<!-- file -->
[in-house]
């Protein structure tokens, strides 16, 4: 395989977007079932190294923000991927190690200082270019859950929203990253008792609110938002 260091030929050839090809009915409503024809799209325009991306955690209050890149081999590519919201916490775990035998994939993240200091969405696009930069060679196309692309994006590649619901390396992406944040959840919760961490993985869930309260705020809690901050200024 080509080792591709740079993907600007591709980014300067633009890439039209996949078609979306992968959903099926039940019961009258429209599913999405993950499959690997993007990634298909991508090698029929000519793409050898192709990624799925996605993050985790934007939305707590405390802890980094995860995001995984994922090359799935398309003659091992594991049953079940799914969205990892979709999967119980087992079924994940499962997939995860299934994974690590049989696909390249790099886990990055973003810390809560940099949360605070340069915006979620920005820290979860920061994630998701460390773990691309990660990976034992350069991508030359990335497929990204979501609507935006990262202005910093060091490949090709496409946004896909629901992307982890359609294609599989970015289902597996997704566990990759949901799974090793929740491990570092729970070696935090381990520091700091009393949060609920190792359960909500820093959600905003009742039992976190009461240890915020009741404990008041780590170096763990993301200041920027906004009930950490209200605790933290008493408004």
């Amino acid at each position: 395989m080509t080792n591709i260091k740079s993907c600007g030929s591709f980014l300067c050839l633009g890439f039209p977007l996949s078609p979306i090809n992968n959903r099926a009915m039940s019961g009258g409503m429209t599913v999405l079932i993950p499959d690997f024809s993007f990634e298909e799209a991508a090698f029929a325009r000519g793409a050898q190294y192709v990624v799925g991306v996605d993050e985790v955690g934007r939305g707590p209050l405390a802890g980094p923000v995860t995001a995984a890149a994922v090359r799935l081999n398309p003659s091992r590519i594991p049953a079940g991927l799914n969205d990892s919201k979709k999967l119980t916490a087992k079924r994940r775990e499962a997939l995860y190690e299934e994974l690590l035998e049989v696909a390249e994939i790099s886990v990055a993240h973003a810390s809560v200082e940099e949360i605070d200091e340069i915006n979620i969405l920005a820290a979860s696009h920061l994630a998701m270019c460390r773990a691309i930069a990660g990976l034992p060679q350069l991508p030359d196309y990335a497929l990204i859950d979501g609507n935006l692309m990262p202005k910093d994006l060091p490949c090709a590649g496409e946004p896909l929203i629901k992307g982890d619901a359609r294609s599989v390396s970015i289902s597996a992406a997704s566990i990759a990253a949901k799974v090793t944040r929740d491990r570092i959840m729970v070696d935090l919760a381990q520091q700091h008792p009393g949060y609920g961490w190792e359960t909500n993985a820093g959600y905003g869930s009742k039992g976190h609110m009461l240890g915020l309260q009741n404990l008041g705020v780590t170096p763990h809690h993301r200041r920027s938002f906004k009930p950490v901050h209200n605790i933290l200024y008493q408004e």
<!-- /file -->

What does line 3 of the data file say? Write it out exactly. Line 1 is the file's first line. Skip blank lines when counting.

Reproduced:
């Amino acid at each position: 395989m080509t080792n591709i260091k740079s993907c600007g030929s591709f980014l300067c050839l633009g890439f039209p977007l996949s078609p979306i090809n992968n959903r099926a009915m039940s019961g009258g409503m429209t599913v999405l079932i993950p499959d690997f024809s993007f990634e298909e799209a991508a090698f029929a325009r000519g793409a050898q190294y192709v990624v799925g991306v996605d993050e985790v955690g934007r939305g707590p209050l405390a802890g980094p923000v995860t995001a995984a890149a994922v090359r799935l081999n398309p003659s091992r590519i594991p049953a079940g991927l799914n969205d990892s919201k979709k999967l119980t916490a087992k079924r994940r775990e499962a997939l995860y190690e299934e994974l690590l035998e049989v696909a390249e994939i790099s886990v990055a993240h973003a810390s809560v200082e940099e949360i605070d200091e340069i915006n979620i969405l920005a820290a979860s696009h920061l994630a998701m270019c460390r773990a691309i930069a990660g990976l034992p060679q350069l991508p030359d196309y990335a497929l990204i859950d979501g609507n935006l692309m990262p202005k910093d994006l060091p490949c090709a590649g496409e946004p896909l929203i629901k992307g982890d619901a359609r294609s599989v390396s970015i289902s597996a992406a997704s566990i990759a990253a949901k799974v090793t944040r929740d491990r570092i959840m729970v070696d935090l919760a381990q520091q700091h008792p009393g949060y609920g961490w190792e359960t909500n993985a820093g959600y905003g869930s009742k039992g976190h609110m009461l240890g915020l309260q009741n404990l008041g705020v780590t170096p763990h809690h993301r200041r920027s938002f906004k009930p950490v901050h209200n605790i933290l200024y008493q408004e």